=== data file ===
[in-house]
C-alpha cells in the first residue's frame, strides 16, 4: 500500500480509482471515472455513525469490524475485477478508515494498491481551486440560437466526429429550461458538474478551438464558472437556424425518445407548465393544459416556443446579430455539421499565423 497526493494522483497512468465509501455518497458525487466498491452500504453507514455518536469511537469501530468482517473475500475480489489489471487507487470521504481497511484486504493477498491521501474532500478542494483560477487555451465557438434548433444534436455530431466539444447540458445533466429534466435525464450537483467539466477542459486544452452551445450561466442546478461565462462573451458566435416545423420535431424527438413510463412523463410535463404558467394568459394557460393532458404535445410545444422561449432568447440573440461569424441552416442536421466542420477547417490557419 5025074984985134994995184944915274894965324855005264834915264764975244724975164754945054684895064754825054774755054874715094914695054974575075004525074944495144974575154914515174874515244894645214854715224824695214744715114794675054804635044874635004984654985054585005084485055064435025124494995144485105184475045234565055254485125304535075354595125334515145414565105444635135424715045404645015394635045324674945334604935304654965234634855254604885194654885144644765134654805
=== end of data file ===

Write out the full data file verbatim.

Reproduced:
[in-house]
C-alpha cells in the first residue's frame, strides 16, 4: 500500500480509482471515472455513525469490524475485477478508515494498491481551486440560437466526429429550461458538474478551438464558472437556424425518445407548465393544459416556443446579430455539421499565423 497526493494522483497512468465509501455518497458525487466498491452500504453507514455518536469511537469501530468482517473475500475480489489489471487507487470521504481497511484486504493477498491521501474532500478542494483560477487555451465557438434548433444534436455530431466539444447540458445533466429534466435525464450537483467539466477542459486544452452551445450561466442546478461565462462573451458566435416545423420535431424527438413510463412523463410535463404558467394568459394557460393532458404535445410545444422561449432568447440573440461569424441552416442536421466542420477547417490557419 5025074984985134994995184944915274894965324855005264834915264764975244724975164754945054684895064754825054774755054874715094914695054974575075004525074944495144974575154914515174874515244894645214854715224824695214744715114794675054804635044874635004984654985054585005084485055064435025124494995144485105184475045234565055254485125304535075354595125334515145414565105444635135424715045404645015394635045324674945334604935304654965234634855254604885194654885144644765134654805